Not necessarily in the sense that you should skip church to raid (though lots of people probably do that anyway). But in the sense that it meets a sociologist's definition of religion: it provides community, ethics, culture, and emotion. And it's hard to argue with that: we're living proof of the community around the game, there's definitely plenty of culture and emotion, and... ethics? CU student Theo Zijderveld is proposing that even if the game itself doesn't promote ethical behavior, the push is there -- we're rewarded for doing the right thing, and often punished for doing wrong. Work with others in a group, get better loot. Camp someone's corpse, and their guildie or alt shows up to camp you.

Intriguing idea, even if it does sound like something cooked up for a college student's thesis (which is in fact what it is). It's certainly not a religion in that there is no higher power involved (unless you believe that Ghostcrawler is in fact a god) -- obviously, we all believe that everything in Azeroth was made by men and women, or at least hard-working Gnomes. But as for what playing World of Warcraft creates in us and makes us feel, those results and ideas are very close in many ways to what organized religion does. Quite a theory.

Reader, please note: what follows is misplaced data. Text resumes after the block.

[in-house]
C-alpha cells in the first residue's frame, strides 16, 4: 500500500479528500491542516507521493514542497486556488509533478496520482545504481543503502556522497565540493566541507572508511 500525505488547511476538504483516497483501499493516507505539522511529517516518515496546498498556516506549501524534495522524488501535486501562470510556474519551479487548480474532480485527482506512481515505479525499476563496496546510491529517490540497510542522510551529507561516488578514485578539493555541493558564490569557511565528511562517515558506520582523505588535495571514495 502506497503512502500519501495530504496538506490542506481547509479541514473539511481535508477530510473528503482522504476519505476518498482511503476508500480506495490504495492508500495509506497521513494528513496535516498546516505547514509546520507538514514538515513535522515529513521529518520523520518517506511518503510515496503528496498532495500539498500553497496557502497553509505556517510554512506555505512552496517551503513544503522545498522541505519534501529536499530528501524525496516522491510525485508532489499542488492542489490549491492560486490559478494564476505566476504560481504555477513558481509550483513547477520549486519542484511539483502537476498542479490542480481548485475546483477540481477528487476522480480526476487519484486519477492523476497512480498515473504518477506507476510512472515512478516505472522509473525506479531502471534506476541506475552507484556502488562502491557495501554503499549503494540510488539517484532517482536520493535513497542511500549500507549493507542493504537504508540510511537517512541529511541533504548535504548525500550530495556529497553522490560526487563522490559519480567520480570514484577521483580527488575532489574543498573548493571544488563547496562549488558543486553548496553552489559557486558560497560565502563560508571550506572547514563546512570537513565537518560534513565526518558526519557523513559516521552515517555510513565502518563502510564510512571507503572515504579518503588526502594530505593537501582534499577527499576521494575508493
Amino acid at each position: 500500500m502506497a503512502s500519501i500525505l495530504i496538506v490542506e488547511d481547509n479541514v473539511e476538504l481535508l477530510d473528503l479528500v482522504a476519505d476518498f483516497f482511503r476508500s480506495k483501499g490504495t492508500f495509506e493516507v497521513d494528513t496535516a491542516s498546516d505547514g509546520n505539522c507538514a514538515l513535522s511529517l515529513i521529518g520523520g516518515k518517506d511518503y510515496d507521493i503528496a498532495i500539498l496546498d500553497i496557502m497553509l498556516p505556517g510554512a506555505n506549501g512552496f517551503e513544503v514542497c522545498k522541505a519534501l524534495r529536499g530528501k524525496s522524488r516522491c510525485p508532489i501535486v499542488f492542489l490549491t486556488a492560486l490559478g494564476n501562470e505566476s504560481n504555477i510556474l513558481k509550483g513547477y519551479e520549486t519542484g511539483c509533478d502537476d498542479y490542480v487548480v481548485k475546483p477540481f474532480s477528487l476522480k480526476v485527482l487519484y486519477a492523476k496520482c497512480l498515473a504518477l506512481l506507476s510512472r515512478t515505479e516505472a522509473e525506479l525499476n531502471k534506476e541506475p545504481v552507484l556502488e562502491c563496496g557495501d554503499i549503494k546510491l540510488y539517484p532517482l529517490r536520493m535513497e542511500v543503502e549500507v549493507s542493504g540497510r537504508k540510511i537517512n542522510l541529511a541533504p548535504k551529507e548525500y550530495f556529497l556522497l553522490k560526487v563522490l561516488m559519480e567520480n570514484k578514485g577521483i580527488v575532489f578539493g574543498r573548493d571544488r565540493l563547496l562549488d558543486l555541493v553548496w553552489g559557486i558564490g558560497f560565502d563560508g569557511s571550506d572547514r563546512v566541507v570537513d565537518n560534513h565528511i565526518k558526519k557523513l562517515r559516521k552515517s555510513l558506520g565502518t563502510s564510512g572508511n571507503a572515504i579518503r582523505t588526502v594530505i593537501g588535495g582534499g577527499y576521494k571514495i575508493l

Filed under: Analysis / Opinion, Fan stuff, Virtual selves, Odds and ends

New Daedalus data: girls heal and play elves, kids play Horde



This has been the common wisdom, or at least a stereotype, for quite some time, but apparently female players really are more likely to prefer healing than male players are. The Daedalus Project, one of my favorite sites about MMOs, has published some new results. The site focuses on sociological research about MMOs and MMO players, and among other things, the new results look at the gender and age breakdowns of how MMO players would respond to various hypothetical questions.

There were four questions asked, although one of them is only slightly applicable to WoW. For nice charts (as seen above) and full data, see the site, but I'll summarize the interesting points here, question-by-question. Note that it's possible that this data, being an aggregate of players of different MMOs, does not represent WoW well. I doubt it, however; given WoW's market dominance, most of the respondents probably are WoW players. Edit: note that in my summaries below, I'm merely point out trends, not causes. I'm not trying to say (for instance) that girls heal because they're girls; there are many other factors at play here.

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Filed under: Virtual selves